Welcome to Dr. Mathias Trachsel! Mathias is joining the Williams Lab as a postdoc on the Paleoecological Observatory Network (PalEON) project, working on the effort to build new land cover reonstructions for the northeastern US and elsewhere in North America. Mathias has a PhD at Bern and comes from a postdoctoral fellowship at Maryland. Mathias’ prior background is in paleoclimatology and developing new kinds of transfer functions for use with paleoecological and paleoclimatic proxies.
Members of the Williams Lab are off to Portland, Oregon for the Ecological Society of America’s Annual Meeting! Come see Jack’s talk on Tuesday (OOS 14-9), Simon’s talk on Tuesday (COS 104-5), Tanjona’s talk on Wednesday (COS 104-6), Andria’s talk on Wednesday (COS 105-7), Kevin’s talk on Thursday (COS 150-7), Yue’s talk on Friday (COS 173-5), and Megs’ poster on Tuesday (PS 26-137).
We’re delighted to hear that the Graham et al. 2016 PNAS paper received the PNAS Cozzarelli Prize! This award recognizes recently published PNAS papers of outstanding scientific excellence and originality, and Graham et al. was one of the six papers published in 2016 to earn this distinction. Yue Wang and Jack Williams were co-authors on this paper.
Williams Lab alumnus Sam Munoz has accepted a faculty position with the Department of Marine & Environmental Science at Northeastern University. Sam’s research lab will be in an old World War II coastal bunker, so when the zombie apocalypse comes, Sam will be ready.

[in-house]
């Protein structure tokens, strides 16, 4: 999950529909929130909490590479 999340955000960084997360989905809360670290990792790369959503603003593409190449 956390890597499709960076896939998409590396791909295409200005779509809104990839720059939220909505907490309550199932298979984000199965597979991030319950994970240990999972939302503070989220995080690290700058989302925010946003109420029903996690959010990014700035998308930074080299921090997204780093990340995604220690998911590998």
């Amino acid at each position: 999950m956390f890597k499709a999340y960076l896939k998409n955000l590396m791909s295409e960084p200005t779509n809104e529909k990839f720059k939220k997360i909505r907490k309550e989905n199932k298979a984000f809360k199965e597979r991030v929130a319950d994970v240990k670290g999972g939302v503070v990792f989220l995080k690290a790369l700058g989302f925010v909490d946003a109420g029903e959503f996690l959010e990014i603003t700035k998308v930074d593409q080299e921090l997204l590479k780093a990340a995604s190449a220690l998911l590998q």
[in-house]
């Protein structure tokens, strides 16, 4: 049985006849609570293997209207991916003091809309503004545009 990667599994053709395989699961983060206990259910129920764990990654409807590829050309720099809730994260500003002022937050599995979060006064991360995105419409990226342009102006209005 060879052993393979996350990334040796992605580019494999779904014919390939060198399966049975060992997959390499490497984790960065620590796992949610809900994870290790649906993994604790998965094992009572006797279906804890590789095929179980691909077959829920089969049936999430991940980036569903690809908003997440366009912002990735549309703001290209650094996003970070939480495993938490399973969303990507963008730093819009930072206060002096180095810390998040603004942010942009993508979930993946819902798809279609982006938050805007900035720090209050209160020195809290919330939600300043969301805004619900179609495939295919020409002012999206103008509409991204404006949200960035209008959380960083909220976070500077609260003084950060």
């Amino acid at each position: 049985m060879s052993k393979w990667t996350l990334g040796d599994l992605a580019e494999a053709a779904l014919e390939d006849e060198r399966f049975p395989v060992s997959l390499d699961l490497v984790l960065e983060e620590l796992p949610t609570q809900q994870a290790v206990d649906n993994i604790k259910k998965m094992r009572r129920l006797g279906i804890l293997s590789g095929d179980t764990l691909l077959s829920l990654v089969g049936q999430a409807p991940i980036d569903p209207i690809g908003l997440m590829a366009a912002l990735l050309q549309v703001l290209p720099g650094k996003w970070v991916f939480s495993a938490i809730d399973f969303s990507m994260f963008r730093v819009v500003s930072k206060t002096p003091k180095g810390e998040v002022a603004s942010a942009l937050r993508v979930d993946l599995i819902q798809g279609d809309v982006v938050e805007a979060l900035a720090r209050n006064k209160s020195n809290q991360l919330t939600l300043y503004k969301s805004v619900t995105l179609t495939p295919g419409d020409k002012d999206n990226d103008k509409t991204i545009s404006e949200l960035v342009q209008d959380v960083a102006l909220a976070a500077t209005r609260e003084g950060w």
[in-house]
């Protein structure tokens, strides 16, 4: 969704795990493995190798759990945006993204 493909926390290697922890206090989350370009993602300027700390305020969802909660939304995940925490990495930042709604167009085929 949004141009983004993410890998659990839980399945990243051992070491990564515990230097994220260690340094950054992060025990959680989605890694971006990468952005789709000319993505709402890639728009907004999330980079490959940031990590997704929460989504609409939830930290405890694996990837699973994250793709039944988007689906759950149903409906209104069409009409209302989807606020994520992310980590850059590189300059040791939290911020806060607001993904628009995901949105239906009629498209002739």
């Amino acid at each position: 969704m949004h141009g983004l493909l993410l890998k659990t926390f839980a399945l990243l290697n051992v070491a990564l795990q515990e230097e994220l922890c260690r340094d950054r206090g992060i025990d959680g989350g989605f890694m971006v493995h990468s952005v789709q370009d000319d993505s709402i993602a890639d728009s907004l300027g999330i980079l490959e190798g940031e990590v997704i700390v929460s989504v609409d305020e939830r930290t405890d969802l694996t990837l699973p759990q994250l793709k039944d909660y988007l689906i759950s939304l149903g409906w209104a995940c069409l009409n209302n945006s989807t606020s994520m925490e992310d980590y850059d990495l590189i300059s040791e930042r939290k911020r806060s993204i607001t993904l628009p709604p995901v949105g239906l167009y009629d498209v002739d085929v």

Williams Lab postdoctoral researcher Andria Dawson (of Team PalEON) has accepted a faculty position at Mount Royal University in Calgary, Alberta. Congratulations Andria!
Postdoctoral fellow and regular Williams Lab visitor Sarah Supp has accepted a faculty position at Denison University in Ohio. Sarah will be a member of the Data Analytics Department. Congratulations Sarah!
Williams Lab PhD student Yue Wang has accepted a postdoc position with Jenny McGuire at Georgia Tech, Atlanta. Congratulations Yue!
Yue Wang has published a new paper “The southern coastal Beringian land bridge: cryptic refugium or pseudorefugium for woody plants during the Last Glacial Maximum?” in Journal of Biogeography. This paper presents strong evidence that the southern coastal Bering Land Bridge was not a refugium for woody plants during the last glacial maximum, and that the St. Paul mammoth populations persisted on an open tundra vegetation for thousands of years.
Simon Goring has a new paper “Effect of historical land-use and climate change on tree-climate relationships in the upper Midwestern United States” in Ecology Letters that demonstrates that tree-climate niches have shifted over the past several centuries as a result of land use and climate change, and assesses their relative importance. Congrats Simon!
Williams Lab alumna Ellen Kujawa has accepted a job at the Lake Champlain Basin Program in Grand Isle, VT, where she will help to facilitate water resources research and coordinate implementation projects.